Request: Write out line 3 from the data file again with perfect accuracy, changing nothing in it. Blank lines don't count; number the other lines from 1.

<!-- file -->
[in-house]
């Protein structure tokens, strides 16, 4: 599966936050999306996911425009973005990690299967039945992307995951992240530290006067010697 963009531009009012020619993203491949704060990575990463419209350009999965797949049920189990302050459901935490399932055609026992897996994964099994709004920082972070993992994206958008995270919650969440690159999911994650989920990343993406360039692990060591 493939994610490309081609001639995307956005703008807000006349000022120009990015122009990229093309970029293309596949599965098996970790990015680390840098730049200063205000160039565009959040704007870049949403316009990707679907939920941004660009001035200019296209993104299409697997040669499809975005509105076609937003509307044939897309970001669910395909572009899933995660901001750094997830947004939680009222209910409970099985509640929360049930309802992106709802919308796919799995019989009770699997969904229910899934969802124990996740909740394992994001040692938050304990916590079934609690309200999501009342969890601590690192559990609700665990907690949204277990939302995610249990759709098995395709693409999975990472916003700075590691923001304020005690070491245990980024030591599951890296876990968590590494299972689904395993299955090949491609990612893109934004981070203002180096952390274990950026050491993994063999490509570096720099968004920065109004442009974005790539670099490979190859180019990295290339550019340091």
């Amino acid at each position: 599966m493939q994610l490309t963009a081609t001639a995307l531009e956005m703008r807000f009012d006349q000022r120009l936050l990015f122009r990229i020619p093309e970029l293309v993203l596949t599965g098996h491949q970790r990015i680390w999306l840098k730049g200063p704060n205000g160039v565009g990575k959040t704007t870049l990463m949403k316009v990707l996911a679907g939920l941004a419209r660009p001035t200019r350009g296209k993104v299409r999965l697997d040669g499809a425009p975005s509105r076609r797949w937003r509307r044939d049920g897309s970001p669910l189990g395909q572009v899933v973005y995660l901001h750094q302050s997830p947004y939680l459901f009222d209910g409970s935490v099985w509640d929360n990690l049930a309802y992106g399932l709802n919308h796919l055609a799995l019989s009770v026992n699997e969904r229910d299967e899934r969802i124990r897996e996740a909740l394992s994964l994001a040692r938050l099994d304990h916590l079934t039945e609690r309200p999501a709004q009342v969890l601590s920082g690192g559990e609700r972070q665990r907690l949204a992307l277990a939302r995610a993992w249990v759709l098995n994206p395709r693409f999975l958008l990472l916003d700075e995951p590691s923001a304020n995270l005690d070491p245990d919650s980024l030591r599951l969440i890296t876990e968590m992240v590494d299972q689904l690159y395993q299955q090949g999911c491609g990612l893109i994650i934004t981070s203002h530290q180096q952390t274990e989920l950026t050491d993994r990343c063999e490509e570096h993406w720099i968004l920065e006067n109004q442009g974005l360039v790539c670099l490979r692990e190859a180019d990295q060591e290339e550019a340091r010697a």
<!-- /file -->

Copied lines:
């Amino acid at each position: 599966m493939q994610l490309t963009a081609t001639a995307l531009e956005m703008r807000f009012d006349q000022r120009l936050l990015f122009r990229i020619p093309e970029l293309v993203l596949t599965g098996h491949q970790r990015i680390w999306l840098k730049g200063p704060n205000g160039v565009g990575k959040t704007t870049l990463m949403k316009v990707l996911a679907g939920l941004a419209r660009p001035t200019r350009g296209k993104v299409r999965l697997d040669g499809a425009p975005s509105r076609r797949w937003r509307r044939d049920g897309s970001p669910l189990g395909q572009v899933v973005y995660l901001h750094q302050s997830p947004y939680l459901f009222d209910g409970s935490v099985w509640d929360n990690l049930a309802y992106g399932l709802n919308h796919l055609a799995l019989s009770v026992n699997e969904r229910d299967e899934r969802i124990r897996e996740a909740l394992s994964l994001a040692r938050l099994d304990h916590l079934t039945e609690r309200p999501a709004q009342v969890l601590s920082g690192g559990e609700r972070q665990r907690l949204a992307l277990a939302r995610a993992w249990v759709l098995n994206p395709r693409f999975l958008l990472l916003d700075e995951p590691s923001a304020n995270l005690d070491p245990d919650s980024l030591r599951l969440i890296t876990e968590m992240v590494d299972q689904l690159y395993q299955q090949g999911c491609g990612l893109i994650i934004t981070s203002h530290q180096q952390t274990e989920l950026t050491d993994r990343c063999e490509e570096h993406w720099i968004l920065e006067n109004q442009g974005l360039v790539c670099l490979r692990e190859a180019d990295q060591e290339e550019a340091r010697a």